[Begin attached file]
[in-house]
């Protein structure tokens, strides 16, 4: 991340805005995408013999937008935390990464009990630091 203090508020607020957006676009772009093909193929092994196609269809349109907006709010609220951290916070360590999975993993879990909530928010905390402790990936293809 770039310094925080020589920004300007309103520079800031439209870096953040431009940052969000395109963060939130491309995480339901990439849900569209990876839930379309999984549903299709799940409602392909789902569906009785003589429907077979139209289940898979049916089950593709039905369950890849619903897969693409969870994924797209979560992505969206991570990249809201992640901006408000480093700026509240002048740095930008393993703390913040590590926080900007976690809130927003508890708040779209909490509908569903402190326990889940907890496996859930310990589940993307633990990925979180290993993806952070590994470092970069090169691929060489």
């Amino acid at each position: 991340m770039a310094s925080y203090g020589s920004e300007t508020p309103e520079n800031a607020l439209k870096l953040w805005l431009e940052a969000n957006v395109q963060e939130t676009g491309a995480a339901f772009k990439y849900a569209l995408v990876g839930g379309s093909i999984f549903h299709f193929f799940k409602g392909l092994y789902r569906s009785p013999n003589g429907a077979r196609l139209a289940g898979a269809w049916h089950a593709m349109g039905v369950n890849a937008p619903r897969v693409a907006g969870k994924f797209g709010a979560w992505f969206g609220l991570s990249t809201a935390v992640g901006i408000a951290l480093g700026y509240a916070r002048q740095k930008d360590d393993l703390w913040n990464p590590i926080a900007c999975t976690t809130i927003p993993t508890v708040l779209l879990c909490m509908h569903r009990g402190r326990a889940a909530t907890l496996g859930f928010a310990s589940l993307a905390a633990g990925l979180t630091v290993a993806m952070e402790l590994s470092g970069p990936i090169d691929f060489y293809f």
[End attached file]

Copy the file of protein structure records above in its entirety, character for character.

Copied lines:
[in-house]
């Protein structure tokens, strides 16, 4: 991340805005995408013999937008935390990464009990630091 203090508020607020957006676009772009093909193929092994196609269809349109907006709010609220951290916070360590999975993993879990909530928010905390402790990936293809 770039310094925080020589920004300007309103520079800031439209870096953040431009940052969000395109963060939130491309995480339901990439849900569209990876839930379309999984549903299709799940409602392909789902569906009785003589429907077979139209289940898979049916089950593709039905369950890849619903897969693409969870994924797209979560992505969206991570990249809201992640901006408000480093700026509240002048740095930008393993703390913040590590926080900007976690809130927003508890708040779209909490509908569903402190326990889940907890496996859930310990589940993307633990990925979180290993993806952070590994470092970069090169691929060489």
């Amino acid at each position: 991340m770039a310094s925080y203090g020589s920004e300007t508020p309103e520079n800031a607020l439209k870096l953040w805005l431009e940052a969000n957006v395109q963060e939130t676009g491309a995480a339901f772009k990439y849900a569209l995408v990876g839930g379309s093909i999984f549903h299709f193929f799940k409602g392909l092994y789902r569906s009785p013999n003589g429907a077979r196609l139209a289940g898979a269809w049916h089950a593709m349109g039905v369950n890849a937008p619903r897969v693409a907006g969870k994924f797209g709010a979560w992505f969206g609220l991570s990249t809201a935390v992640g901006i408000a951290l480093g700026y509240a916070r002048q740095k930008d360590d393993l703390w913040n990464p590590i926080a900007c999975t976690t809130i927003p993993t508890v708040l779209l879990c909490m509908h569903r009990g402190r326990a889940a909530t907890l496996g859930f928010a310990s589940l993307a905390a633990g990925l979180t630091v290993a993806m952070e402790l590994s470092g970069p990936i090169d691929f060489y293809f």